Between 1988 and 2002, a team of 36 therapists from 11 allied treatment centers in Uruguay and Argentina tracked more than 29,000 psychiatric patients who were being treated with a protocol that used acupoint stimulation (www.innersource.net/energy_psych/epi_research.htm). Besides an estimated 70 percent overall improvement rate and various informal substudies suggesting that the energy psychology treatments yielded markedly stronger outcomes than conventional treatments with a range of disorders, systematic interviews with the therapists identified the conditions for which energy psychology treatments seemed more or less effective. Overall these clinicians indicated that energy psychology interventions were most effective with anxiety disorders, reactive depression, and many of the emotional difficulties of everyday life—from unwarranted fears and anger to excessive feelings of guilt, shame, grief, jealousy, or rejection. They didn’t appear to be as effective with disorders that were more biologically entrenched, such as endogenous depression, bipolar disorders, personality disorders, delirium, and dementia. For anxiety disorders, the therapists’ uniform impression was that no other treatment modality at their disposal (including cognitive-behavioral therapy combined with medication as needed) was as rapid, potent, and lasting.
adapted from: Psychotherapy Networker Magazine
To learn more about Energy Psychology
Energy Diagnostic & Treatment Methods
Emotional Freedom Techniques
See more Matrix Work
Thought Field Therapy (TFT)
The Association for Comprehensive Energy Psychology (ACEP)
The Association for Meridian Therapies
The AMT Information Portal Includes Articles
Libraries, Downloads Section, News & Trainings.
Association for the Advancement of Meridian Therapies (AAMT)
A free, non-profit organization which assists the learning and use of
energy therapies world-wide. Lists international practitioners.
The International Society for the Study of Subtle Energies and Energy Medicine (ISSSEEM)
The International Society for the Study of Subtle Energies and Energy Medicine is a non-profit organization that promotes understanding, exploration, research and application of the energies of consciousness. ISSSEEM bridges science and spirit through the exchange of ideas, experiential practice and a collaborative, connected community.
- Links to some 300 articles can be found in The EFT & Energy Psychology Article Library at http://www.eft-articles.com .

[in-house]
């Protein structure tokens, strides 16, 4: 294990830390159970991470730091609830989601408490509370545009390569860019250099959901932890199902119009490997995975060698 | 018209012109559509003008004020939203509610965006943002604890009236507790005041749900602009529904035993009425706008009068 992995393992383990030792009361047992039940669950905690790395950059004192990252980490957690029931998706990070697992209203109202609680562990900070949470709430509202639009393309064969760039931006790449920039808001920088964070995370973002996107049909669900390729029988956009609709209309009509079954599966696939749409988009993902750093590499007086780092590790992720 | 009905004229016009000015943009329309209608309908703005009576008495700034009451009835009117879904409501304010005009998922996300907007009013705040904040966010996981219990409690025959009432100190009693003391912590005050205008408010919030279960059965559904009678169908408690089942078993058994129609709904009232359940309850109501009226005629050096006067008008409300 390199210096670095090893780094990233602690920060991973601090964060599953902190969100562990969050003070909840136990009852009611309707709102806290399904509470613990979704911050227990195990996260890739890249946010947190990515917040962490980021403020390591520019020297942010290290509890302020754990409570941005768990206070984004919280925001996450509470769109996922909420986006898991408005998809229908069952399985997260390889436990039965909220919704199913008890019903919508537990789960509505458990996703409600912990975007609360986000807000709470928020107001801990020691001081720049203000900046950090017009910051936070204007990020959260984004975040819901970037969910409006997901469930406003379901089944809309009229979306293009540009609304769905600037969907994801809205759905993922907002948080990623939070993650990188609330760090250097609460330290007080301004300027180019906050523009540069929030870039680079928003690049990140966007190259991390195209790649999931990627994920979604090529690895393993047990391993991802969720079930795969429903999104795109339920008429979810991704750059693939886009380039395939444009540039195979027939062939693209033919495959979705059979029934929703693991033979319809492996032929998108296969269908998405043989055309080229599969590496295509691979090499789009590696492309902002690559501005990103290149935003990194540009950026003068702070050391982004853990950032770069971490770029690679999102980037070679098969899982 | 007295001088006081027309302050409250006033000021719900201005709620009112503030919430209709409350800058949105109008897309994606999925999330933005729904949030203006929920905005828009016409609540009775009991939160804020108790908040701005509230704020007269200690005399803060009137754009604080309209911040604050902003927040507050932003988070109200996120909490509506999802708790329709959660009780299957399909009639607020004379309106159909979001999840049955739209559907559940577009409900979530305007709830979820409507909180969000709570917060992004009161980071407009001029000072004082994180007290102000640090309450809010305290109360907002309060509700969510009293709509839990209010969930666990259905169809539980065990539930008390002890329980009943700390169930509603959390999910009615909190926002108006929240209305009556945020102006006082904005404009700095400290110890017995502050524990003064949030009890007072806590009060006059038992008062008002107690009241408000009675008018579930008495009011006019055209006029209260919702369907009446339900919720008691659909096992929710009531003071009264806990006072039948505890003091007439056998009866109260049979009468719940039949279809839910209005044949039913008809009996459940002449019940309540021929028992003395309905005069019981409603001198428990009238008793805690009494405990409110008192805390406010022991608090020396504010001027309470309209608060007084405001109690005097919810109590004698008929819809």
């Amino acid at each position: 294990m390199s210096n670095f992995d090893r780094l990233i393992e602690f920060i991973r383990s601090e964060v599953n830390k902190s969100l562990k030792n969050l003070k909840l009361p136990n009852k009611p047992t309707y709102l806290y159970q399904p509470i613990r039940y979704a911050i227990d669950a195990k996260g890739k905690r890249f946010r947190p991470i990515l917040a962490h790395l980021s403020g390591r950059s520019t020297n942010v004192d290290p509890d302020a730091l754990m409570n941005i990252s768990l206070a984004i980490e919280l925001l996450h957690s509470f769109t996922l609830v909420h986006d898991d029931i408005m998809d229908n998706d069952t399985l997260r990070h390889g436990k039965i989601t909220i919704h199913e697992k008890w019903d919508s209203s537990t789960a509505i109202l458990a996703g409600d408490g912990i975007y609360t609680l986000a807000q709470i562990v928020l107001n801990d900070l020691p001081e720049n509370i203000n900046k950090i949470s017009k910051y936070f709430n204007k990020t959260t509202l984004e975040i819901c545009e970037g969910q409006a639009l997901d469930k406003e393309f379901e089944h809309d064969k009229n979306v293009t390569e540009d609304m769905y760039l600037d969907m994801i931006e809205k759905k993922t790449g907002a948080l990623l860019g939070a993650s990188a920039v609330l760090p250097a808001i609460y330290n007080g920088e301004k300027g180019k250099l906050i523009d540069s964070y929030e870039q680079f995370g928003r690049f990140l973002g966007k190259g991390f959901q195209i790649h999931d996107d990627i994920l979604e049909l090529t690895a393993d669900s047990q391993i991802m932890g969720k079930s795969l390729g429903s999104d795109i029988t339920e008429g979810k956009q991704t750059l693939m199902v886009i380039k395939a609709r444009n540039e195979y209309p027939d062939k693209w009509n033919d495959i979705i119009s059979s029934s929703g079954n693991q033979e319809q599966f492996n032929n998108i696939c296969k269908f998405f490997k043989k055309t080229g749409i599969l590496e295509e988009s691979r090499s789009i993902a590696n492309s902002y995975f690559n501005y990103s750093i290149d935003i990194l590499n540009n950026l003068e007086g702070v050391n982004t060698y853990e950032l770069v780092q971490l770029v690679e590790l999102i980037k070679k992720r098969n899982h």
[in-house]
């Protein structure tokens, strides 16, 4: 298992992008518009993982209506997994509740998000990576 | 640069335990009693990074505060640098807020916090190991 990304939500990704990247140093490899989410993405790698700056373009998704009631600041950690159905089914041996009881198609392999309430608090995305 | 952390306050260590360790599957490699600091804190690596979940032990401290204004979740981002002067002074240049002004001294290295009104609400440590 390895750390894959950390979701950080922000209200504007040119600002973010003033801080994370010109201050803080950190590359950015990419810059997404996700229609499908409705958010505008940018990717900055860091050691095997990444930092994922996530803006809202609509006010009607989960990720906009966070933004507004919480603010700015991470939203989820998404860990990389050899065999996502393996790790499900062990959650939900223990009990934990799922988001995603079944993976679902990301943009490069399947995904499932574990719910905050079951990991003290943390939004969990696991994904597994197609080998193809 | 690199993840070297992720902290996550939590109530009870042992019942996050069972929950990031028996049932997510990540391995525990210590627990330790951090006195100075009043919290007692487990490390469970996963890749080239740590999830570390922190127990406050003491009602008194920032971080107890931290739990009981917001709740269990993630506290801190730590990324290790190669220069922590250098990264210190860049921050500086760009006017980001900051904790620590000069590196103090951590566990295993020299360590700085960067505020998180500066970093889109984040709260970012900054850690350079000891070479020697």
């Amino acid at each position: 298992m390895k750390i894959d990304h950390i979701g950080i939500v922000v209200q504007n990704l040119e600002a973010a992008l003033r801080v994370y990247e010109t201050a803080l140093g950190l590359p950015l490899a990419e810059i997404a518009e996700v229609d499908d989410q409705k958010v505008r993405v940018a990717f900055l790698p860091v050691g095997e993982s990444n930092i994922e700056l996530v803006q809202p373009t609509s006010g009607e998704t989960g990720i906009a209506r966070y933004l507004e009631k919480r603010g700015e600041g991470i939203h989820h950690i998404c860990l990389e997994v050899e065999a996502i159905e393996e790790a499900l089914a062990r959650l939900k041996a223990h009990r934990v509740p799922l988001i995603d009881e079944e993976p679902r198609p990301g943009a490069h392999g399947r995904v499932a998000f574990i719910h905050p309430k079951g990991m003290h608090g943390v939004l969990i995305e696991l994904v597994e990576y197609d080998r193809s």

- A list that focuses specifically on research studies is available from http://www.eftuniverse.com (click “Research” in the sidebar). In addition, the same website documents several thousand case reports. Put a condition in the Search Engine (anxiety, depression, fibromyalgia) and you will probably find that someone has reported what happened when applying acupoint tapping with that condition.
- A paper that reviews the most significant studies in Energy Psychology up to October 2010 was published in Psychotherapy: Theory, Research, Practice, Training (a journal of the American Psychological Association): Rapid Treatment of PTSD: Why Psychological Exposure with Acupoint Tapping May Be Effective
www.EnergyPsychEd.comAssociation for Comprehensive Energy Psychology (ACEP)
(Practitioners Who Subscribe to ACEP's Code of Ethics and Standards)
Alice Miller in her book, 'The Body Never Lies' says, ultimately the body will rebel. Even if it can be temporarily pacified with the help of drugs, cigarettes or medicine, it usually has the last word because it is quicker to see through self-deception than the mind. We may ignore or deride the messages of the body, but is rebellion demands to be heeded because its language is the authentic expression of our true selves and of the strength of our vitality.
To learn more about this exciting branch of psychology locate the following books:
Body-Mind Psychotherapy: Principles, Techniques and Practical applications (2004) Susan Aposhyan
The Emergence of Somatic Psychology and Bodymind Therapy (2010) Barnaby Barratt
The Body in Psychotherapy (2003) Edward Smith
Body Psychotherapy (2003) Nick Trotten
"Within my body are all the sacred places of the world, and the most profound pilgrimage I can ever make is within my own body" - Saraha